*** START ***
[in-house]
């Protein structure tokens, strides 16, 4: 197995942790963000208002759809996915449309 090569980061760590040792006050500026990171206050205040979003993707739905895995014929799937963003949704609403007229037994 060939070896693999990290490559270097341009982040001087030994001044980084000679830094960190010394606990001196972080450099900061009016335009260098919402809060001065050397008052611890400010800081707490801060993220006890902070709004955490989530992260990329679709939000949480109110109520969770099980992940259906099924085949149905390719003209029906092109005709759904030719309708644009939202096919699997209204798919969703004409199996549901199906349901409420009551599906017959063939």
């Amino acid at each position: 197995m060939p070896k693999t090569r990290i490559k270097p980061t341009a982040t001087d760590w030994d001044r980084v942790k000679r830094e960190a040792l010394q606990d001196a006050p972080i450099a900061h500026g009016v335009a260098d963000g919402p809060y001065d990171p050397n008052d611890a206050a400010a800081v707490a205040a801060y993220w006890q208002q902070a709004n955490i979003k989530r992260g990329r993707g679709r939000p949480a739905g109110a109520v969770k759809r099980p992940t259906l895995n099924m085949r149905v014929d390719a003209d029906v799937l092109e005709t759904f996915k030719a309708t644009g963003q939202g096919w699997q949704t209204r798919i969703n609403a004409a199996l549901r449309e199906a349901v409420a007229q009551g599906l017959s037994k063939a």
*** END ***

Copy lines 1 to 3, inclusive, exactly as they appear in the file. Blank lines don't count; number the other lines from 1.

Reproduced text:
[in-house]
């Protein structure tokens, strides 16, 4: 197995942790963000208002759809996915449309 090569980061760590040792006050500026990171206050205040979003993707739905895995014929799937963003949704609403007229037994 060939070896693999990290490559270097341009982040001087030994001044980084000679830094960190010394606990001196972080450099900061009016335009260098919402809060001065050397008052611890400010800081707490801060993220006890902070709004955490989530992260990329679709939000949480109110109520969770099980992940259906099924085949149905390719003209029906092109005709759904030719309708644009939202096919699997209204798919969703004409199996549901199906349901409420009551599906017959063939």
């Amino acid at each position: 197995m060939p070896k693999t090569r990290i490559k270097p980061t341009a982040t001087d760590w030994d001044r980084v942790k000679r830094e960190a040792l010394q606990d001196a006050p972080i450099a900061h500026g009016v335009a260098d963000g919402p809060y001065d990171p050397n008052d611890a206050a400010a800081v707490a205040a801060y993220w006890q208002q902070a709004n955490i979003k989530r992260g990329r993707g679709r939000p949480a739905g109110a109520v969770k759809r099980p992940t259906l895995n099924m085949r149905v014929d390719a003209d029906v799937l092109e005709t759904f996915k030719a309708t644009g963003q939202g096919w699997q949704t209204r798919i969703n609403a004409a199996l549901r449309e199906a349901v409420a007229q009551g599906l017959s037994k063939a």